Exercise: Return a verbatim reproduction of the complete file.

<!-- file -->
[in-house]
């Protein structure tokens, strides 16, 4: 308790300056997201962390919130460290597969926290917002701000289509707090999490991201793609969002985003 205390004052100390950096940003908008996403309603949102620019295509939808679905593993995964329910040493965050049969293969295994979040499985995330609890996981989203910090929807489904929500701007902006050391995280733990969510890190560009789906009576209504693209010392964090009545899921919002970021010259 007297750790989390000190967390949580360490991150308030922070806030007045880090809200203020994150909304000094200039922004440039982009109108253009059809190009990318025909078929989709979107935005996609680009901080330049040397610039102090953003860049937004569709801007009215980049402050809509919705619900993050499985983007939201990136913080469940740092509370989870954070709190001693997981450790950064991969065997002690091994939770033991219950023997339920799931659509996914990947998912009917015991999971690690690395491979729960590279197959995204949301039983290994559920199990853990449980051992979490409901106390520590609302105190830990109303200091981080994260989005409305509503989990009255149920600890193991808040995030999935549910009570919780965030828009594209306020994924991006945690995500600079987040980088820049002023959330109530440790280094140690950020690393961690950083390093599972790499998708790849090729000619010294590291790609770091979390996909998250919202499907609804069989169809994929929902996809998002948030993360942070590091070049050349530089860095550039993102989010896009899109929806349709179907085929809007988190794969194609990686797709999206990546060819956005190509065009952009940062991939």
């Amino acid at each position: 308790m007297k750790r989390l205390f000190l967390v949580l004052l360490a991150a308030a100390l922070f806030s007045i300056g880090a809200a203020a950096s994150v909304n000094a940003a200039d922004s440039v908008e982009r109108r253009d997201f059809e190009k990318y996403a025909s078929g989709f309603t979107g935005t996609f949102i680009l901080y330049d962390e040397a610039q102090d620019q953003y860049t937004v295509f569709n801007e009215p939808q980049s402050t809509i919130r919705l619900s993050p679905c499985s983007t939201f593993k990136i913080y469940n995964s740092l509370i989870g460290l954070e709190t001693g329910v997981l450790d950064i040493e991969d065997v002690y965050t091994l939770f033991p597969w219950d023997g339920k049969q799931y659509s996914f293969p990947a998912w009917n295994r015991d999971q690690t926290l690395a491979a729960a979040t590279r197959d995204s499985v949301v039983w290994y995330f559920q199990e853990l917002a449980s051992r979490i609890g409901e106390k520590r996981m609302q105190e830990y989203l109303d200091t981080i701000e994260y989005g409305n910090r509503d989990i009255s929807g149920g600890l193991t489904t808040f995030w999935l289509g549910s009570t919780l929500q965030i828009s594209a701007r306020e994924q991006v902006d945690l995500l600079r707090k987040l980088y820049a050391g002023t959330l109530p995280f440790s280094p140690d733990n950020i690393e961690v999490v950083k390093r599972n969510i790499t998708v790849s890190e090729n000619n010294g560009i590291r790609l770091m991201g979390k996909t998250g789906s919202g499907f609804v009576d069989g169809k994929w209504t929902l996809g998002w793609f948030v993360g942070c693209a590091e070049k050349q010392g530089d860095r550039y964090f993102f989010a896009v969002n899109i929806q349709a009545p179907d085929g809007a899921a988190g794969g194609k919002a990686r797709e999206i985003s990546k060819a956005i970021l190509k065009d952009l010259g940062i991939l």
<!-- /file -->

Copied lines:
[in-house]
């Protein structure tokens, strides 16, 4: 308790300056997201962390919130460290597969926290917002701000289509707090999490991201793609969002985003 205390004052100390950096940003908008996403309603949102620019295509939808679905593993995964329910040493965050049969293969295994979040499985995330609890996981989203910090929807489904929500701007902006050391995280733990969510890190560009789906009576209504693209010392964090009545899921919002970021010259 007297750790989390000190967390949580360490991150308030922070806030007045880090809200203020994150909304000094200039922004440039982009109108253009059809190009990318025909078929989709979107935005996609680009901080330049040397610039102090953003860049937004569709801007009215980049402050809509919705619900993050499985983007939201990136913080469940740092509370989870954070709190001693997981450790950064991969065997002690091994939770033991219950023997339920799931659509996914990947998912009917015991999971690690690395491979729960590279197959995204949301039983290994559920199990853990449980051992979490409901106390520590609302105190830990109303200091981080994260989005409305509503989990009255149920600890193991808040995030999935549910009570919780965030828009594209306020994924991006945690995500600079987040980088820049002023959330109530440790280094140690950020690393961690950083390093599972790499998708790849090729000619010294590291790609770091979390996909998250919202499907609804069989169809994929929902996809998002948030993360942070590091070049050349530089860095550039993102989010896009899109929806349709179907085929809007988190794969194609990686797709999206990546060819956005190509065009952009940062991939």
């Amino acid at each position: 308790m007297k750790r989390l205390f000190l967390v949580l004052l360490a991150a308030a100390l922070f806030s007045i300056g880090a809200a203020a950096s994150v909304n000094a940003a200039d922004s440039v908008e982009r109108r253009d997201f059809e190009k990318y996403a025909s078929g989709f309603t979107g935005t996609f949102i680009l901080y330049d962390e040397a610039q102090d620019q953003y860049t937004v295509f569709n801007e009215p939808q980049s402050t809509i919130r919705l619900s993050p679905c499985s983007t939201f593993k990136i913080y469940n995964s740092l509370i989870g460290l954070e709190t001693g329910v997981l450790d950064i040493e991969d065997v002690y965050t091994l939770f033991p597969w219950d023997g339920k049969q799931y659509s996914f293969p990947a998912w009917n295994r015991d999971q690690t926290l690395a491979a729960a979040t590279r197959d995204s499985v949301v039983w290994y995330f559920q199990e853990l917002a449980s051992r979490i609890g409901e106390k520590r996981m609302q105190e830990y989203l109303d200091t981080i701000e994260y989005g409305n910090r509503d989990i009255s929807g149920g600890l193991t489904t808040f995030w999935l289509g549910s009570t919780l929500q965030i828009s594209a701007r306020e994924q991006v902006d945690l995500l600079r707090k987040l980088y820049a050391g002023t959330l109530p995280f440790s280094p140690d733990n950020i690393e961690v999490v950083k390093r599972n969510i790499t998708v790849s890190e090729n000619n010294g560009i590291r790609l770091m991201g979390k996909t998250g789906s919202g499907f609804v009576d069989g169809k994929w209504t929902l996809g998002w793609f948030v993360g942070c693209a590091e070049k050349q010392g530089d860095r550039y964090f993102f989010a896009v969002n899109i929806q349709a009545p179907d085929g809007a899921a988190g794969g194609k919002a990686r797709e999206i985003s990546k060819a956005i970021l190509k065009d952009l010259g940062i991939l």